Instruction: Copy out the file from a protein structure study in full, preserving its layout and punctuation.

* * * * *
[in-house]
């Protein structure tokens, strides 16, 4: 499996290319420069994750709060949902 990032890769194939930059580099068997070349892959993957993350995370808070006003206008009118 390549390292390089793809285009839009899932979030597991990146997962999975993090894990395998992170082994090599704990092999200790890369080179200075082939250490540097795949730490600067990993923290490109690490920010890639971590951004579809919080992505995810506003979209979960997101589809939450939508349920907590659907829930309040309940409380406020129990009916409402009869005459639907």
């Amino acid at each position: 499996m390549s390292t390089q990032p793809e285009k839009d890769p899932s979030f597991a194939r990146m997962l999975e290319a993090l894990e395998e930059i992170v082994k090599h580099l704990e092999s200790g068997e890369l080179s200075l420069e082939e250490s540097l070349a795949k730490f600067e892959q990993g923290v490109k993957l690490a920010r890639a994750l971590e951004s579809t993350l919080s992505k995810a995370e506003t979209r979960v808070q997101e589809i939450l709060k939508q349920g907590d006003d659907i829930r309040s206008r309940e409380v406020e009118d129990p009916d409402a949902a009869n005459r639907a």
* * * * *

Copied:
[in-house]
């Protein structure tokens, strides 16, 4: 499996290319420069994750709060949902 990032890769194939930059580099068997070349892959993957993350995370808070006003206008009118 390549390292390089793809285009839009899932979030597991990146997962999975993090894990395998992170082994090599704990092999200790890369080179200075082939250490540097795949730490600067990993923290490109690490920010890639971590951004579809919080992505995810506003979209979960997101589809939450939508349920907590659907829930309040309940409380406020129990009916409402009869005459639907």
């Amino acid at each position: 499996m390549s390292t390089q990032p793809e285009k839009d890769p899932s979030f597991a194939r990146m997962l999975e290319a993090l894990e395998e930059i992170v082994k090599h580099l704990e092999s200790g068997e890369l080179s200075l420069e082939e250490s540097l070349a795949k730490f600067e892959q990993g923290v490109k993957l690490a920010r890639a994750l971590e951004s579809t993350l919080s992505k995810a995370e506003t979209r979960v808070q997101e589809i939450l709060k939508q349920g907590d006003d659907i829930r309040s206008r309940e409380v406020e009118d129990p009916d409402a949902a009869n005459r639907a």